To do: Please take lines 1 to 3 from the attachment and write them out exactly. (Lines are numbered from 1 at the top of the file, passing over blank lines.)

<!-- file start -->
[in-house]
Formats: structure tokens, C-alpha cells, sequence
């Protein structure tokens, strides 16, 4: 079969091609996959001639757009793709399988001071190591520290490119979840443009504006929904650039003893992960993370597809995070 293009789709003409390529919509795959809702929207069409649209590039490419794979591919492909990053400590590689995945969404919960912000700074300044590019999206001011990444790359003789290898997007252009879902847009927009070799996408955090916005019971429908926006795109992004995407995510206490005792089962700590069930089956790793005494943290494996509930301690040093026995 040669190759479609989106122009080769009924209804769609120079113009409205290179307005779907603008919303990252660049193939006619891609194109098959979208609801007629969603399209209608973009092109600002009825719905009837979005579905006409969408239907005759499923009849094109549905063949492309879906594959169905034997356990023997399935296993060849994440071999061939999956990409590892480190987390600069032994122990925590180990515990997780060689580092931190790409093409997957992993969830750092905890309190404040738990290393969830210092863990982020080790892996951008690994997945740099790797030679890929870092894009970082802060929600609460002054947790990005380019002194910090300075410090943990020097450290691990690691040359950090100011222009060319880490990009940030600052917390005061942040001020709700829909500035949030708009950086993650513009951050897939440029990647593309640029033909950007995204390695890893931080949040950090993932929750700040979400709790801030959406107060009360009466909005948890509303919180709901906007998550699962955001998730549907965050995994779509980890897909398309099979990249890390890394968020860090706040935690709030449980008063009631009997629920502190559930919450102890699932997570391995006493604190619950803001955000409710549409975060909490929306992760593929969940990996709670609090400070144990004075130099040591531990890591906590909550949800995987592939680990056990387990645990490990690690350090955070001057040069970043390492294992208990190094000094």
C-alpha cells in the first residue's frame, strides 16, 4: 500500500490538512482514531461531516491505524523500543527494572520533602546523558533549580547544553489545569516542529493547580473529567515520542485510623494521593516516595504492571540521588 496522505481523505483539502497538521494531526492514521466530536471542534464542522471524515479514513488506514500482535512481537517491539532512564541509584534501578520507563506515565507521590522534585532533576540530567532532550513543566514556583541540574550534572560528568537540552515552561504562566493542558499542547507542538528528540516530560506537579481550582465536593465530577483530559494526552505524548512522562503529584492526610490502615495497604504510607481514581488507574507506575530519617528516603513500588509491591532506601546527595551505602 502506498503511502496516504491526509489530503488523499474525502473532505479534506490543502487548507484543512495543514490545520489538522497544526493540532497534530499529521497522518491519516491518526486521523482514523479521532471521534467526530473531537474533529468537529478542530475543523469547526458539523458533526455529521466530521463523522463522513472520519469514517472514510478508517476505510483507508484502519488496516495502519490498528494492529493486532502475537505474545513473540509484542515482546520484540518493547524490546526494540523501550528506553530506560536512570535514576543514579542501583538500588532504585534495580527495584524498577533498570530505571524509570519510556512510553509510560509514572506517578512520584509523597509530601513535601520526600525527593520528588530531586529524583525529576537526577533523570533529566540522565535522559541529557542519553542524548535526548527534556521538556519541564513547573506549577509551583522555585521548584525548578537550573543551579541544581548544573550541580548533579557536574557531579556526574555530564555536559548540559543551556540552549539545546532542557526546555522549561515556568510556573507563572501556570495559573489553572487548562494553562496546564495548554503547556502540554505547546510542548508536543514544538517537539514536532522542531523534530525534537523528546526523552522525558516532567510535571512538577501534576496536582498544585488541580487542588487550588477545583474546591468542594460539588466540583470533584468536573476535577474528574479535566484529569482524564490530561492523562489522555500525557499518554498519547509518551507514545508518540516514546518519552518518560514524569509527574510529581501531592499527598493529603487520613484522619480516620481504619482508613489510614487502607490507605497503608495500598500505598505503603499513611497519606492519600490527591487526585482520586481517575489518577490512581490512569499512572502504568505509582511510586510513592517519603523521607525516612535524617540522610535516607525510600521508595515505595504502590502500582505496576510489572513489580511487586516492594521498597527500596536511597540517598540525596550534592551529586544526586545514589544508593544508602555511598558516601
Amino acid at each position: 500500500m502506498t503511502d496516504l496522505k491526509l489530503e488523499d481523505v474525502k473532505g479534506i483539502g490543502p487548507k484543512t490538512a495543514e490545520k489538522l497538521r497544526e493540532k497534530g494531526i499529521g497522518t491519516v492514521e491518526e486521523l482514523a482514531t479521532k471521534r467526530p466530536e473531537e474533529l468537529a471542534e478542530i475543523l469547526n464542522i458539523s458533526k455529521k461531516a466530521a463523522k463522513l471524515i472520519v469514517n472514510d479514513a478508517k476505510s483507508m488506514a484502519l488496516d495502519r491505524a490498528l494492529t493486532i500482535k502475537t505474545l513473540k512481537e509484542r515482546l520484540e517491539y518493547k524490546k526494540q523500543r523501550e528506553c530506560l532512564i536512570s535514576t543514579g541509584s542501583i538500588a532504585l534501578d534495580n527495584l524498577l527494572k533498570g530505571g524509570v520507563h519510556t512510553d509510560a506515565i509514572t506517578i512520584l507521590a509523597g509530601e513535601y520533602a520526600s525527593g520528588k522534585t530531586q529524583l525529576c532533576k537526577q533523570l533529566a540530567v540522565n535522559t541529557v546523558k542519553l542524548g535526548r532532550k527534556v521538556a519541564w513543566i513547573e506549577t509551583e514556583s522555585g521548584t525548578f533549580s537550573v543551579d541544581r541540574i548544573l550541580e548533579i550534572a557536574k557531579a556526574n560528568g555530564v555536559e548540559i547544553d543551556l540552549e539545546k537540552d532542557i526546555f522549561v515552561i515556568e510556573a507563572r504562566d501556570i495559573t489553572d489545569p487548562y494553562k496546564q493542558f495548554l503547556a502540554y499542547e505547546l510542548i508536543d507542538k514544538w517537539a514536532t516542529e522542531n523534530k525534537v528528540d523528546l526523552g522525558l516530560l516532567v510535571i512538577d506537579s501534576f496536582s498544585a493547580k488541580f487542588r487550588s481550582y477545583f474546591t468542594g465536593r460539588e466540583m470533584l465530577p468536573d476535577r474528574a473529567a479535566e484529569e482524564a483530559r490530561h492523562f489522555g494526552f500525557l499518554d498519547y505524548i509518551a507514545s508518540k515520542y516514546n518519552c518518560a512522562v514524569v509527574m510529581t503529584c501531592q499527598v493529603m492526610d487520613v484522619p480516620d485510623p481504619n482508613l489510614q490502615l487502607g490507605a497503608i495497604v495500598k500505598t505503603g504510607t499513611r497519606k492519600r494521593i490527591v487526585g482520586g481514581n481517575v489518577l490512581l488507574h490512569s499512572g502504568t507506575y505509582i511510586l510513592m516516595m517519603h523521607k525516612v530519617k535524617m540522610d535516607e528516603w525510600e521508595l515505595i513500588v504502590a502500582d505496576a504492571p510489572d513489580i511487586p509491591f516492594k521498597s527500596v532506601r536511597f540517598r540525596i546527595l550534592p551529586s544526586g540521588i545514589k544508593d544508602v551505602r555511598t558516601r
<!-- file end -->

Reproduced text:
[in-house]
Formats: structure tokens, C-alpha cells, sequence
């Protein structure tokens, strides 16, 4: 079969091609996959001639757009793709399988001071190591520290490119979840443009504006929904650039003893992960993370597809995070 293009789709003409390529919509795959809702929207069409649209590039490419794979591919492909990053400590590689995945969404919960912000700074300044590019999206001011990444790359003789290898997007252009879902847009927009070799996408955090916005019971429908926006795109992004995407995510206490005792089962700590069930089956790793005494943290494996509930301690040093026995 040669190759479609989106122009080769009924209804769609120079113009409205290179307005779907603008919303990252660049193939006619891609194109098959979208609801007629969603399209209608973009092109600002009825719905009837979005579905006409969408239907005759499923009849094109549905063949492309879906594959169905034997356990023997399935296993060849994440071999061939999956990409590892480190987390600069032994122990925590180990515990997780060689580092931190790409093409997957992993969830750092905890309190404040738990290393969830210092863990982020080790892996951008690994997945740099790797030679890929870092894009970082802060929600609460002054947790990005380019002194910090300075410090943990020097450290691990690691040359950090100011222009060319880490990009940030600052917390005061942040001020709700829909500035949030708009950086993650513009951050897939440029990647593309640029033909950007995204390695890893931080949040950090993932929750700040979400709790801030959406107060009360009466909005948890509303919180709901906007998550699962955001998730549907965050995994779509980890897909398309099979990249890390890394968020860090706040935690709030449980008063009631009997629920502190559930919450102890699932997570391995006493604190619950803001955000409710549409975060909490929306992760593929969940990996709670609090400070144990004075130099040591531990890591906590909550949800995987592939680990056990387990645990490990690690350090955070001057040069970043390492294992208990190094000094």